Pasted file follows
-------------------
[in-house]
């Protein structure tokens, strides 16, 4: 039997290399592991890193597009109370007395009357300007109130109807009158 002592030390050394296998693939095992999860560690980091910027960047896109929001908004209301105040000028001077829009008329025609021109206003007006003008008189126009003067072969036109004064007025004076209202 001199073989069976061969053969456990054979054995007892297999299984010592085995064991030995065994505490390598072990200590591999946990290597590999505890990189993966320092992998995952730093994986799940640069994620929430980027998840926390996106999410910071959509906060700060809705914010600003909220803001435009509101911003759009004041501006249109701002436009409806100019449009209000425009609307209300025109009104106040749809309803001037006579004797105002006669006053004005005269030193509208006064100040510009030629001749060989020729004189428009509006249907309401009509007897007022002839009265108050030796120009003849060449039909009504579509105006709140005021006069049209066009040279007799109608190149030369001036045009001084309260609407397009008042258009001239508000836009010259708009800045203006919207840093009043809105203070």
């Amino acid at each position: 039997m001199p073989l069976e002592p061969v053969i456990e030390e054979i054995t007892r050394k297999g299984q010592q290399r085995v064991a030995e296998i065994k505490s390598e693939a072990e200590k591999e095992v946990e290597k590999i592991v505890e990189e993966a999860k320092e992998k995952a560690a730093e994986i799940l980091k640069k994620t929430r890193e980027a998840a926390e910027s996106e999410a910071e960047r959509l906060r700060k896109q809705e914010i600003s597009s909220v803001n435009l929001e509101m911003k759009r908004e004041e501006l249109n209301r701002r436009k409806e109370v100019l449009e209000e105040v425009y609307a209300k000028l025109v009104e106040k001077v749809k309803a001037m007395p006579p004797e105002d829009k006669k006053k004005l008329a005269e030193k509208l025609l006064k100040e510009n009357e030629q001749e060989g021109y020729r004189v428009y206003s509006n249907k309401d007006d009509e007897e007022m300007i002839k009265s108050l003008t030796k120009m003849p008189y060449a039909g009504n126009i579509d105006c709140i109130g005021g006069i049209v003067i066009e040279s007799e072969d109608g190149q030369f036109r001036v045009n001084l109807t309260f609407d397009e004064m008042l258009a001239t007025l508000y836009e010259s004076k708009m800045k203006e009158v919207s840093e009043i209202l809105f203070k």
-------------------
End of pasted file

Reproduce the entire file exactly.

[in-house]
């Protein structure tokens, strides 16, 4: 039997290399592991890193597009109370007395009357300007109130109807009158 002592030390050394296998693939095992999860560690980091910027960047896109929001908004209301105040000028001077829009008329025609021109206003007006003008008189126009003067072969036109004064007025004076209202 001199073989069976061969053969456990054979054995007892297999299984010592085995064991030995065994505490390598072990200590591999946990290597590999505890990189993966320092992998995952730093994986799940640069994620929430980027998840926390996106999410910071959509906060700060809705914010600003909220803001435009509101911003759009004041501006249109701002436009409806100019449009209000425009609307209300025109009104106040749809309803001037006579004797105002006669006053004005005269030193509208006064100040510009030629001749060989020729004189428009509006249907309401009509007897007022002839009265108050030796120009003849060449039909009504579509105006709140005021006069049209066009040279007799109608190149030369001036045009001084309260609407397009008042258009001239508000836009010259708009800045203006919207840093009043809105203070």
């Amino acid at each position: 039997m001199p073989l069976e002592p061969v053969i456990e030390e054979i054995t007892r050394k297999g299984q010592q290399r085995v064991a030995e296998i065994k505490s390598e693939a072990e200590k591999e095992v946990e290597k590999i592991v505890e990189e993966a999860k320092e992998k995952a560690a730093e994986i799940l980091k640069k994620t929430r890193e980027a998840a926390e910027s996106e999410a910071e960047r959509l906060r700060k896109q809705e914010i600003s597009s909220v803001n435009l929001e509101m911003k759009r908004e004041e501006l249109n209301r701002r436009k409806e109370v100019l449009e209000e105040v425009y609307a209300k000028l025109v009104e106040k001077v749809k309803a001037m007395p006579p004797e105002d829009k006669k006053k004005l008329a005269e030193k509208l025609l006064k100040e510009n009357e030629q001749e060989g021109y020729r004189v428009y206003s509006n249907k309401d007006d009509e007897e007022m300007i002839k009265s108050l003008t030796k120009m003849p008189y060449a039909g009504n126009i579509d105006c709140i109130g005021g006069i049209v003067i066009e040279s007799e072969d109608g190149q030369f036109r001036v045009n001084l109807t309260f609407d397009e004064m008042l258009a001239t007025l508000y836009e010259s004076k708009m800045k203006e009158v919207s840093e009043i209202l809105f203070k």